163rd Reconnaissance Wing To Train Next Generation Of UAV
Having successfully surpassed two
years of combat operations flying the MQ-1 Predator, the nation's
first Air National Guard Predator unit is poised to spread its
history-making wings again. With only minor details remaining, the
163rd Reconnaissance Wing is ready to begin training the Air
Force's next generation of unmanned aerial system warriors.
Beginning in early January, the unit expects to fly its first
"live" training sortie at home from the former George Air Force
Base -- now known as Southern California Logistics Airport in
Victorville, about 40 miles from March.
"We are really excited about taking this critical next step in
our employment of the Predator," said Air Force Col. Randall Ball,
163rd Operations Group commander. "We've been working toward this
since getting the Predator mission in 2006, and it has taken a
total team effort to go from concept to reality as quickly as we
Since transitioning from its support mission flying the KC-135
Stratotanker to conducting active combat flying the Predator, the
wing has proven it has the mettle to meet any challenge head-on. In
fact, shortly after beginning Predator flight operations, the wing
was charged to provide three continuous combat air patrols over
As a result of the "surge," the wing has amassed more than
21,000 flying hours supporting combat operations overseas by
providing combatant commanders with 24-hour-a-day, seven-day-a-week
aerial surveillance and precision strike capability.
"This has truly been an historic event for us," Air Force Col.
Al Aimar, 163rd RW commander, said. "It's been quite an exciting
time, and we're eager to begin the next chapter in this remarkable
Once the facilities and infrastructure needed to support the
flying program at SCLA are in place, the wing will begin flying the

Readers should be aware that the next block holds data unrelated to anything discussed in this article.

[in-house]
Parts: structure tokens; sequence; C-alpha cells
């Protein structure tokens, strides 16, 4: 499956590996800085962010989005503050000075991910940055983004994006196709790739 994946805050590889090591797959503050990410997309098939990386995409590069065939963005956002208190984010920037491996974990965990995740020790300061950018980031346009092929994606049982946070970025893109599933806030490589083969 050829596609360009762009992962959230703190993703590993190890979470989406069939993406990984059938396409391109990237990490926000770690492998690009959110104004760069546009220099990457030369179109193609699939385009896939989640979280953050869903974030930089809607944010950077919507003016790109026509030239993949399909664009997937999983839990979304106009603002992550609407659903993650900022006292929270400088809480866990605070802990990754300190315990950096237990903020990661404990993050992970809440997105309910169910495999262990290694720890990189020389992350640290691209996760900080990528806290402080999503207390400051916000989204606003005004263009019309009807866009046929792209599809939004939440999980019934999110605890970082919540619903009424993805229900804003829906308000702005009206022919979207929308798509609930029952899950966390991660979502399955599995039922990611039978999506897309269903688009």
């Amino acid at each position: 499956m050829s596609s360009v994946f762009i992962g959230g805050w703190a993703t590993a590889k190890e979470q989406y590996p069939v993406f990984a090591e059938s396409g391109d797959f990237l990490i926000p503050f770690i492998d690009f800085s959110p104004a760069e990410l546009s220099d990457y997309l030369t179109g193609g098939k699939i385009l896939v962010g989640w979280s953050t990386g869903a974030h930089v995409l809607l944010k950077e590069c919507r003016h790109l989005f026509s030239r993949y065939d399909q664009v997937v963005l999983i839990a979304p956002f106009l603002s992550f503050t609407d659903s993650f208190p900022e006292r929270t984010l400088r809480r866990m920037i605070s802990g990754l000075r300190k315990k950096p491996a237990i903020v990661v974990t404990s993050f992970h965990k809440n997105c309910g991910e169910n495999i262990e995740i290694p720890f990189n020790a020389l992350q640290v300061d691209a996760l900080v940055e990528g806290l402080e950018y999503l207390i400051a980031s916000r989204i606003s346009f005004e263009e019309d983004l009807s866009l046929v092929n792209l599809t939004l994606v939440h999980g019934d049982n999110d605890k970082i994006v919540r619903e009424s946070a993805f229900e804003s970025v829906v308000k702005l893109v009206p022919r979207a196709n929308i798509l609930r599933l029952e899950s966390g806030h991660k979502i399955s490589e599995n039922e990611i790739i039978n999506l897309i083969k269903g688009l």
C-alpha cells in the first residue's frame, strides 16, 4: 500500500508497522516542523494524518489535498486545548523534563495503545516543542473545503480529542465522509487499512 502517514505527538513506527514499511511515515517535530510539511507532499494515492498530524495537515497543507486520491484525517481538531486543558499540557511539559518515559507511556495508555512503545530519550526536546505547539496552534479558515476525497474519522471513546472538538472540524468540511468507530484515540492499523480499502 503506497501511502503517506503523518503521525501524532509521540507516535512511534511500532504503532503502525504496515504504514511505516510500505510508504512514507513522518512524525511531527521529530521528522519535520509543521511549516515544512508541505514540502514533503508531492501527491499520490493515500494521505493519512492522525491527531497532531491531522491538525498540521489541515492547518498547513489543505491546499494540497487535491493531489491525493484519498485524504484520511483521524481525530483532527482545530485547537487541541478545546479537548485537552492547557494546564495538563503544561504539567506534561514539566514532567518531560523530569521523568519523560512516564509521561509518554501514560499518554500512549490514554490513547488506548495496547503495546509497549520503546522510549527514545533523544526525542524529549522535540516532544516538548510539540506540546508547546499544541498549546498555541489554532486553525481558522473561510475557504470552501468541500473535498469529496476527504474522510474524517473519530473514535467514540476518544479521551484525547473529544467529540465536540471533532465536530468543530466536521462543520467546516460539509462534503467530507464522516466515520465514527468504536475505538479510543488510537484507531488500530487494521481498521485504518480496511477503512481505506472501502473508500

Predator locally in preparation for its first class of Predator
aviators, scheduled to begin in April.
"We need to make sure we take a steady approach to starting the
flight training program here so we can ensure we are training the
best Predator pilots possible, able to step out of the classroom
and into the combat theater providing the kind of support
commanders need and have come to expect," Air Force Lt. Col. Kirby
Colas, 196th Reconnaissance Squadron commander, said.
Initially, the wing will begin training Air National Guard
personnel as Predator aircrews, but the program is expected to
expand to include training active-duty aviators as well relieving
some of the load for Creech Air Force Basein Nevada, currently the
only base training Predator aircrews.
Since the wing already has extensive experience with the
platform, providing the training to both Guard and active-duty
aircrews is expected to be a smooth process. In fact, several of
the unit's current senior-level pilots and sensor operators already
have gained valuable experience in the academic environment, having
served as instructor pilots and sensor operators at Creech.
"Our wing is really a unique organization," Aimar said. "We've
gone through a tremendous amount of change over the past couple
years, but the amazing thing is nobody complains. Every time a new
mission or task has come up, everyone across the wing was quick to
jump in to figure out how we could get it done. As a commander, it
makes me proud to see that kind of dedication, not only to our
nation, but to the warfighters on the ground, who rely on our
support to accomplish their missions."
Currently, the wing conducts Predator maintenance training in
its recently established state-of-the-art field training detachment
operating under Creech's Detachment 13 as part of Air Education and
Training Command. The fully accredited maintenance training
facility trains active-duty and Guard Predator maintenance
(Aero News salutes Air Force Capt. Al Bosco, with the
California National Guard.)